It seems that Christianity tapped into the fact that people left to themselves enjoy being kind and accepting and tolerant and good to one another.


Even today when it is hard to believe the extent of the degeneration of values in the Christian churches and our country that we see happening before our eyes, it is still individual and communal real acts of human kindness and tolerance and self-sacrifice that ordinary people undertake day in and day out that gives reason to suspect that there is more going on than we can comprehend.


The contemporary trumpeted presence of Christ that blares a terribly discordant symphony of division and fear and “just discrimination” and outright hatred in self-serving and self-conscious Catholic and Protestant “evangelism” will not be the final breath of the Real Presence of Christ of that I am hopeful.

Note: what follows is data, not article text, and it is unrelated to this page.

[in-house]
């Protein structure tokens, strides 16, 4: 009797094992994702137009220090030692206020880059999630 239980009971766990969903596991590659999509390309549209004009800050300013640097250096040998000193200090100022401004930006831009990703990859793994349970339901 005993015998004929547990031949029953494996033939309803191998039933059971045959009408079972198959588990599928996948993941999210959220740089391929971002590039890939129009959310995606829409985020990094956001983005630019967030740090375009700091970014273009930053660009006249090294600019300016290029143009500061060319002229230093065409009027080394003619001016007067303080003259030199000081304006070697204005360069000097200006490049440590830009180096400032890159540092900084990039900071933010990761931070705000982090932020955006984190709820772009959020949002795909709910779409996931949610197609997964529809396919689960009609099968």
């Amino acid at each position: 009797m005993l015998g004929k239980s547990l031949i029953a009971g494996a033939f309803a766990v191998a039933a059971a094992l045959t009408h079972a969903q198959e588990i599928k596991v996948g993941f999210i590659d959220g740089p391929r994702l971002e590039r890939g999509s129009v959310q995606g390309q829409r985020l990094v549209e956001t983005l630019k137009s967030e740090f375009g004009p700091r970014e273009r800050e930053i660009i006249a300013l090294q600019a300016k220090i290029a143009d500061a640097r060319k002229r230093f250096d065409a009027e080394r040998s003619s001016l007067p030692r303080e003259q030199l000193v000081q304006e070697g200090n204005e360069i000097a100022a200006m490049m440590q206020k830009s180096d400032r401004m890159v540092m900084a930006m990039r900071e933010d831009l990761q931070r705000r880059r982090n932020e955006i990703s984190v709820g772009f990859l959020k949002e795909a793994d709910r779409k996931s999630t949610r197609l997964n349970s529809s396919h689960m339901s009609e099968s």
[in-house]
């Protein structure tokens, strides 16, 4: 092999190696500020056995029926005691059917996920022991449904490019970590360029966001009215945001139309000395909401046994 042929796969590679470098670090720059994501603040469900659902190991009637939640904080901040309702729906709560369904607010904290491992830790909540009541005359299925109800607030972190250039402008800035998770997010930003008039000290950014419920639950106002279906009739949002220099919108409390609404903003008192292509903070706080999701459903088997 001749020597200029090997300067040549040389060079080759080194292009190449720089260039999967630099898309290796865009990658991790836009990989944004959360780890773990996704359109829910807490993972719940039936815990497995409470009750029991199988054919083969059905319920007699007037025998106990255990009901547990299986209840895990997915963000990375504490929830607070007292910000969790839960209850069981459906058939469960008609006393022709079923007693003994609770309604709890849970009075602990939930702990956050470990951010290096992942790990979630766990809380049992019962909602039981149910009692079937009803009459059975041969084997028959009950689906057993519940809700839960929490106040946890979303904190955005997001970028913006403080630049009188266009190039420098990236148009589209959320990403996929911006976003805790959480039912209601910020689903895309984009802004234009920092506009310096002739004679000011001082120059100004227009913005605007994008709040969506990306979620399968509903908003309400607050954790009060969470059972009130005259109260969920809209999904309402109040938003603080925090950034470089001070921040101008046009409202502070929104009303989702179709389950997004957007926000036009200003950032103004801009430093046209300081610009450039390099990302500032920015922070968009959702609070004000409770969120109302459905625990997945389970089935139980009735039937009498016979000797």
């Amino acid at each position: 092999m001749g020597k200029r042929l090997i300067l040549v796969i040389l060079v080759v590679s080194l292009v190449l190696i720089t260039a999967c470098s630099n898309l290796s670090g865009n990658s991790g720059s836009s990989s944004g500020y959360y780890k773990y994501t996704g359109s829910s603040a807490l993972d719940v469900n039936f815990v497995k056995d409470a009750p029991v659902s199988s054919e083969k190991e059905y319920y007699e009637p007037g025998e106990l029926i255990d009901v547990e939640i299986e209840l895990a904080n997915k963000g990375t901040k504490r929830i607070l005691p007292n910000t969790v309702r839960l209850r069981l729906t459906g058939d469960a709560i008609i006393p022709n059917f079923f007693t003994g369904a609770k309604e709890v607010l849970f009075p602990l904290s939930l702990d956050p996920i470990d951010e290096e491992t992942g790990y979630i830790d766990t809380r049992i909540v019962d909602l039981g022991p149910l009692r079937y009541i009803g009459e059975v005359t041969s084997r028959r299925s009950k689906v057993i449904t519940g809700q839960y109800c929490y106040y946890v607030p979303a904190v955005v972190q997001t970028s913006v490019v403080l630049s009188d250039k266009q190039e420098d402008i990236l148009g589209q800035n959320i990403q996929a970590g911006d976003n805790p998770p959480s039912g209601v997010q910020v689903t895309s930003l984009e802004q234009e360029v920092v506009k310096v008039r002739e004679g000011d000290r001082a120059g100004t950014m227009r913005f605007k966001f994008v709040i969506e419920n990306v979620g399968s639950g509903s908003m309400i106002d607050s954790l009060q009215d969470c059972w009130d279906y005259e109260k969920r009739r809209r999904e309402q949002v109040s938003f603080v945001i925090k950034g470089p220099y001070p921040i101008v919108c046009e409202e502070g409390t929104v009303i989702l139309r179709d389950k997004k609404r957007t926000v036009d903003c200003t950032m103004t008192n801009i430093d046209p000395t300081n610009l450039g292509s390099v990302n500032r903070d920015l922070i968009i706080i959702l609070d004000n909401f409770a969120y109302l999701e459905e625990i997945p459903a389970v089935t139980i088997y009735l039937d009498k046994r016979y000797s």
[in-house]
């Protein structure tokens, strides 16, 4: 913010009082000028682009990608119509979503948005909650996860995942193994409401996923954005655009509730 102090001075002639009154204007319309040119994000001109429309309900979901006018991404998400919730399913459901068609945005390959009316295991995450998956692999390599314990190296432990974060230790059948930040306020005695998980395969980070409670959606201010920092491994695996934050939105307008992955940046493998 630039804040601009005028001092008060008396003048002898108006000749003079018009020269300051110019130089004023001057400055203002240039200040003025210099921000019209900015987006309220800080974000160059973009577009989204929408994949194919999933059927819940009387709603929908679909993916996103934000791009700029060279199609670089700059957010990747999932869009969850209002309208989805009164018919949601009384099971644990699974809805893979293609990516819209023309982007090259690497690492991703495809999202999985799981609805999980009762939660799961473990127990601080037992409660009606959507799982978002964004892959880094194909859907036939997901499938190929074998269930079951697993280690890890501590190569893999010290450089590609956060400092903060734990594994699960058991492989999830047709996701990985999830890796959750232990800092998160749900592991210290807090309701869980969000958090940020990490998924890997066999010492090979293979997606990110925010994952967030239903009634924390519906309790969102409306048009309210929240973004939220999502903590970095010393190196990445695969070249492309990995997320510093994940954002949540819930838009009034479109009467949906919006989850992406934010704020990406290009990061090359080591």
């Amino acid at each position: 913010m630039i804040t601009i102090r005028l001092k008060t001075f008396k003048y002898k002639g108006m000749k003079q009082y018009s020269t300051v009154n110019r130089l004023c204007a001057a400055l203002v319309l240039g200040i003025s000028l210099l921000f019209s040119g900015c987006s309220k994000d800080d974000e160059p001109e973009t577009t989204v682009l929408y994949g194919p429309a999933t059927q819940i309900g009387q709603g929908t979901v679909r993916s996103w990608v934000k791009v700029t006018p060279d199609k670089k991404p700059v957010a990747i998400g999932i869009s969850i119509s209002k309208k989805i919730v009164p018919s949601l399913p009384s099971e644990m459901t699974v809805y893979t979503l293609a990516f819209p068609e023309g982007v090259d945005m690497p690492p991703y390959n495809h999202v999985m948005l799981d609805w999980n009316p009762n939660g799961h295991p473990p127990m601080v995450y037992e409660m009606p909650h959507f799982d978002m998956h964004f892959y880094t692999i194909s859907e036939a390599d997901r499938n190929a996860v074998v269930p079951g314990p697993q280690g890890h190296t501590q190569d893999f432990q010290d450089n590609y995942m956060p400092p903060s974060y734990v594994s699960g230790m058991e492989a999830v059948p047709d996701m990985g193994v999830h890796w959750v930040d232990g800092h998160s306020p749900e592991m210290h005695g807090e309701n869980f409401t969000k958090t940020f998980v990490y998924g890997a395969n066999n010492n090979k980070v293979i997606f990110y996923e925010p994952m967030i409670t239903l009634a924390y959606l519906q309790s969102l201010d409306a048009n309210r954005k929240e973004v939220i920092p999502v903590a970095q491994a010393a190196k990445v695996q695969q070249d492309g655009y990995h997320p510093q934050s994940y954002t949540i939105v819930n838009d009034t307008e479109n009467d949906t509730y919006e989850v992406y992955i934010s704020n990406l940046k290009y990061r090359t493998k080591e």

The noise of much of conventional Christianity does not convince so, so many of the young who bravely and courageously seek to act with personal integrity and justice and love and wisdom inspired, I believe, they probably don’t, by the Spirit of Christ breathed into all of creation at the very beginning.


One example of conventional Catholicism to celebrate today is the life of the man, Jean Vanier, the founder of the international movement known as L’Arche, The Ark.


I quote from an article found in the online and in print magazine, The Christian Century, written by Melissa Florer-Bixler: